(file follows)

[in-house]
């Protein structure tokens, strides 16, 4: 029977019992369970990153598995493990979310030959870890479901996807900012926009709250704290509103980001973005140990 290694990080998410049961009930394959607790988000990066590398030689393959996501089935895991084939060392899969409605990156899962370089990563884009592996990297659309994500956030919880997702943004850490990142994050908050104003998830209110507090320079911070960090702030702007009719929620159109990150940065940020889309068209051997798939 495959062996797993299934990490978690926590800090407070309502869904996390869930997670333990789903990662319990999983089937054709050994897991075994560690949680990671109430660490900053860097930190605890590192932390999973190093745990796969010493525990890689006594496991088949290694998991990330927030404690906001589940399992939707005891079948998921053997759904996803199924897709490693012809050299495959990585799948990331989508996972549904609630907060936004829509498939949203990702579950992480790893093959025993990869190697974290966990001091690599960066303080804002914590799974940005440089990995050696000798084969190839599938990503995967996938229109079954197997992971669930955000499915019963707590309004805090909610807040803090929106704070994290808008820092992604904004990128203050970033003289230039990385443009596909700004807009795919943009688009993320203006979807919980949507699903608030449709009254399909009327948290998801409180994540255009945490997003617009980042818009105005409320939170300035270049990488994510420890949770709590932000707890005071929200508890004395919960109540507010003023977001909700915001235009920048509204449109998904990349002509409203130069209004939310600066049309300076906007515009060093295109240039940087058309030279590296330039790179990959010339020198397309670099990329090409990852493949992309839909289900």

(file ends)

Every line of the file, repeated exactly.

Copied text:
[in-house]
């Protein structure tokens, strides 16, 4: 029977019992369970990153598995493990979310030959870890479901996807900012926009709250704290509103980001973005140990 290694990080998410049961009930394959607790988000990066590398030689393959996501089935895991084939060392899969409605990156899962370089990563884009592996990297659309994500956030919880997702943004850490990142994050908050104003998830209110507090320079911070960090702030702007009719929620159109990150940065940020889309068209051997798939 495959062996797993299934990490978690926590800090407070309502869904996390869930997670333990789903990662319990999983089937054709050994897991075994560690949680990671109430660490900053860097930190605890590192932390999973190093745990796969010493525990890689006594496991088949290694998991990330927030404690906001589940399992939707005891079948998921053997759904996803199924897709490693012809050299495959990585799948990331989508996972549904609630907060936004829509498939949203990702579950992480790893093959025993990869190697974290966990001091690599960066303080804002914590799974940005440089990995050696000798084969190839599938990503995967996938229109079954197997992971669930955000499915019963707590309004805090909610807040803090929106704070994290808008820092992604904004990128203050970033003289230039990385443009596909700004807009795919943009688009993320203006979807919980949507699903608030449709009254399909009327948290998801409180994540255009945490997003617009980042818009105005409320939170300035270049990488994510420890949770709590932000707890005071929200508890004395919960109540507010003023977001909700915001235009920048509204449109998904990349002509409203130069209004939310600066049309300076906007515009060093295109240039940087058309030279590296330039790179990959010339020198397309670099990329090409990852493949992309839909289900």